The Hudson Area Library is pleased to announce two newly-launched oral history online archives: the Hudson Area Library Oral History Project (HAL OHP), an open collection of interviews collected locally over the past decade, and the Black Legacy Association of Columbia County Oral History Project (BLACC) collection from the 1980s. The archiving of these collections and development of the digital archives, as well as related community programming offered over the past three years, was made possible in part by the Institute of Museum and Library Services (IMLS) Accelerating Promising Practices for Small Libraries grant and in partnership with Oral History Summer School (OHSS).
The Hudson Area Library Oral History Project includes oral histories produced by participants in a 2013 workshop at the library led by Suzanne Snider, with assistance from Melinda Braathen, as well as recordings collected by contract and volunteer community members on the library’s behalf over the past decade. To learn more and explore the HAL OHP collection, visit oralhistory.hudsonarealibrary.org.
The BLACC collection was donated to the library by Columbia Opportunities, Incorporated (COI) in 2018. All of the material in this collection was originally assembled by the Columbia County Retired & Senior Volunteer Program (RSVP), sponsored by COI. RSVP volunteers, who formed BLACC included: Vivian Austin, Ella Barksdale, Jessie Cooper, Bernice Cross, Edward Cross, Helen Dago Barreiro, Phobe Eaton, Dandridge Harris, James Kerr, Gilbert Lewis, Ethel Loveless, Julia Minisee, Eloise Moore, Marie Parker, Annie Peden, Calvin Pitcher, Otelia Rainer, Grace Schwartzman, Leslie Stiles, Marion Van Ness, Selma Van Ness, William Van Ness, Annabel Waters, Bernard Weisberger, and Beulah Whitbeck. Marcella Beigel, the RSVP Director, devoted much time and attention to the creation of this unique and inspirational project. To learn more and explore the BLACC collection, visit blacc.hudsonarealibrary.org. To view images from the collection visit the History Room website at historyroom.hudsonarealibrary.org. To view the full archived collections including research documents and images, email email@example.com for an appointment.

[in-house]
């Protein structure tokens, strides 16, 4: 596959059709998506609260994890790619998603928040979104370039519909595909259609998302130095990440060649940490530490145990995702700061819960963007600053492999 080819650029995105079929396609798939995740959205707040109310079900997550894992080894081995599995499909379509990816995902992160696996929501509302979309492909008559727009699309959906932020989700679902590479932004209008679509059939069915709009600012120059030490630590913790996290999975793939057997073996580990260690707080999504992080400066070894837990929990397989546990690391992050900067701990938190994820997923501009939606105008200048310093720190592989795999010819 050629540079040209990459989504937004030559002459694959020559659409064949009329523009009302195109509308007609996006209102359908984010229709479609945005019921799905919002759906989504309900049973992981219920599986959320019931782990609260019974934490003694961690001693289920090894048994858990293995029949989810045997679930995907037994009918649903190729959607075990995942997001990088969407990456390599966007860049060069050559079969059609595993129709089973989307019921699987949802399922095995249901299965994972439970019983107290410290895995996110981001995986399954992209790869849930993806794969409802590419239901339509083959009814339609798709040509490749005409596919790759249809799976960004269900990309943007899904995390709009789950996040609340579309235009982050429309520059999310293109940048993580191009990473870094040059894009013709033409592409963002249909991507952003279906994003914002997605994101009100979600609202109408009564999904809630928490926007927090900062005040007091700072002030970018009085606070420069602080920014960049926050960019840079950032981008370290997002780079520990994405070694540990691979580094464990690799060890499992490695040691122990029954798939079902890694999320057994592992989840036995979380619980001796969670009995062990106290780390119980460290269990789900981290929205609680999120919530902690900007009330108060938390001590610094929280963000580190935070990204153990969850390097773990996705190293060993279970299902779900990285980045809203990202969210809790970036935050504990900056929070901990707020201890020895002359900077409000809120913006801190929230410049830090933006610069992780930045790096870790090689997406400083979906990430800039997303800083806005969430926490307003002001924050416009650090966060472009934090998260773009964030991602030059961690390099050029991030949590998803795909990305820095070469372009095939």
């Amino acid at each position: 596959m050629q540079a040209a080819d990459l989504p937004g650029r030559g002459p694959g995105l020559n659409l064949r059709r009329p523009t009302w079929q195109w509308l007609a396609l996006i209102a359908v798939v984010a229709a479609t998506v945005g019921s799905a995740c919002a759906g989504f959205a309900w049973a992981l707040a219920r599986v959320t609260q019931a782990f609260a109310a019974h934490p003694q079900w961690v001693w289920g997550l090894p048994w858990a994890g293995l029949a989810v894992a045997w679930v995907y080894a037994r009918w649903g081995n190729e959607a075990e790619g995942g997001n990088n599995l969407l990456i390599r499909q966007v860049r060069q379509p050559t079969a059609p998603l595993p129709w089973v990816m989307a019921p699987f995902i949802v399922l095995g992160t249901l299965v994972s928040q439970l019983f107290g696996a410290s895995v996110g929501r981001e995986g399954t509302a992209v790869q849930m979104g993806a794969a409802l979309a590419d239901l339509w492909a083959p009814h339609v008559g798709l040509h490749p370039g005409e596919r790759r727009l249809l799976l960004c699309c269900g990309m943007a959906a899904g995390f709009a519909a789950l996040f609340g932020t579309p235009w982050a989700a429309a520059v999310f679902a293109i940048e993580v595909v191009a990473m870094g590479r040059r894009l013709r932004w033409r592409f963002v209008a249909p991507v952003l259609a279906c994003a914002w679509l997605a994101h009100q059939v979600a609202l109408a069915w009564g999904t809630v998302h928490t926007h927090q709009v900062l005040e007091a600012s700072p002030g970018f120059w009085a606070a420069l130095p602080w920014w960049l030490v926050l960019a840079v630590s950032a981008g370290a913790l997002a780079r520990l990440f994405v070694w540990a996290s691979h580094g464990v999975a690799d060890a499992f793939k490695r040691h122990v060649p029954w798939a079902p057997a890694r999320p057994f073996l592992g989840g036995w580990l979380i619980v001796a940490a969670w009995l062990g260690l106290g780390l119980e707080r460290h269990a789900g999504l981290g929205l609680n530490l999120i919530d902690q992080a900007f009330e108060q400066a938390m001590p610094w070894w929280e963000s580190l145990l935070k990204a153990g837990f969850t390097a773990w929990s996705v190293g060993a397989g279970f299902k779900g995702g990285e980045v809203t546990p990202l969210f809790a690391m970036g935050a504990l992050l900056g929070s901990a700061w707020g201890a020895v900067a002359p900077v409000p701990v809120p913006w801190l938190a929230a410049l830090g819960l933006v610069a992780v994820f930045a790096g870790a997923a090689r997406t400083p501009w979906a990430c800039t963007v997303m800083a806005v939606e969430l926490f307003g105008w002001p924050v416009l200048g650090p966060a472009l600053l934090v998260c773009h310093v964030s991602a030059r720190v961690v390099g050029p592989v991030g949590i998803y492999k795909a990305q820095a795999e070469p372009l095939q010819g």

“Preserving and uplifting the Black history of Hudson is an essential act,” says City of Hudson Mayor Kamal Johnson. “I am both proud of and grateful for the work of the Hudson Area
Library for making such a strong, long-term investment in preserving these oral histories and making them accessible to all. The BLACC collection will be an incredible resource for generations to come.”
Tanya Jackson, filmmaker and curator of “Who We Be!”, a recent installation at Lightforms Art Center stated: “The launch of the BLACC Collection website is hugely important, as it shares an array of primary and secondary archival materials critical to understanding the lives and profound contributions of Black people to this city and nation’s fabric. While embarking on the project, “Who We Be! An Exhibition and Celebration of Black Life in Columbia County” as part of organizing Hudson’s 2022 Juneteenth Celebration, I found the Hudson Area Library to be an essential resource, and partner, for research and artifacts. More than that, to expand my knowledge of the amazing legacies of people I grew up around deepened my understanding (and healing) as a Black person, not to mention all the artifacts on people, places and facts I never heard of!”